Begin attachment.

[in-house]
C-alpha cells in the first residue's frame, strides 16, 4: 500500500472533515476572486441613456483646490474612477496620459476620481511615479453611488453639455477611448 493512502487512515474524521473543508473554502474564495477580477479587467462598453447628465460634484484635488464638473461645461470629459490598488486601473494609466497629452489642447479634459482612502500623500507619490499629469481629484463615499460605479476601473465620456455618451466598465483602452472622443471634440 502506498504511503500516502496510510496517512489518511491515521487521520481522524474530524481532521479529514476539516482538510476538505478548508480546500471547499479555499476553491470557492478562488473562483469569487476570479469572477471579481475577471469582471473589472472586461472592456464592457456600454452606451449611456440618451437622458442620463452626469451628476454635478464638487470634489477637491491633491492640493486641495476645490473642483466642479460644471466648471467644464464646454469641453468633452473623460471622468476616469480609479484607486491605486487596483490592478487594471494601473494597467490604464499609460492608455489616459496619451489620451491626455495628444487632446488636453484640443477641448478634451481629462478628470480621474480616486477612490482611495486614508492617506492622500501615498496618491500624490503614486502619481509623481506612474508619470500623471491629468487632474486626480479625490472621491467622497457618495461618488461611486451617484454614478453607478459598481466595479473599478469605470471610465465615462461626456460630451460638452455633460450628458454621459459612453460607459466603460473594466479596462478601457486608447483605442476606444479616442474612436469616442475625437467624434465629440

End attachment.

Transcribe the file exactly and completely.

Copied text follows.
[in-house]
C-alpha cells in the first residue's frame, strides 16, 4: 500500500472533515476572486441613456483646490474612477496620459476620481511615479453611488453639455477611448 493512502487512515474524521473543508473554502474564495477580477479587467462598453447628465460634484484635488464638473461645461470629459490598488486601473494609466497629452489642447479634459482612502500623500507619490499629469481629484463615499460605479476601473465620456455618451466598465483602452472622443471634440 502506498504511503500516502496510510496517512489518511491515521487521520481522524474530524481532521479529514476539516482538510476538505478548508480546500471547499479555499476553491470557492478562488473562483469569487476570479469572477471579481475577471469582471473589472472586461472592456464592457456600454452606451449611456440618451437622458442620463452626469451628476454635478464638487470634489477637491491633491492640493486641495476645490473642483466642479460644471466648471467644464464646454469641453468633452473623460471622468476616469480609479484607486491605486487596483490592478487594471494601473494597467490604464499609460492608455489616459496619451489620451491626455495628444487632446488636453484640443477641448478634451481629462478628470480621474480616486477612490482611495486614508492617506492622500501615498496618491500624490503614486502619481509623481506612474508619470500623471491629468487632474486626480479625490472621491467622497457618495461618488461611486451617484454614478453607478459598481466595479473599478469605470471610465465615462461626456460630451460638452455633460450628458454621459459612453460607459466603460473594466479596462478601457486608447483605442476606444479616442474612436469616442475625437467624434465629440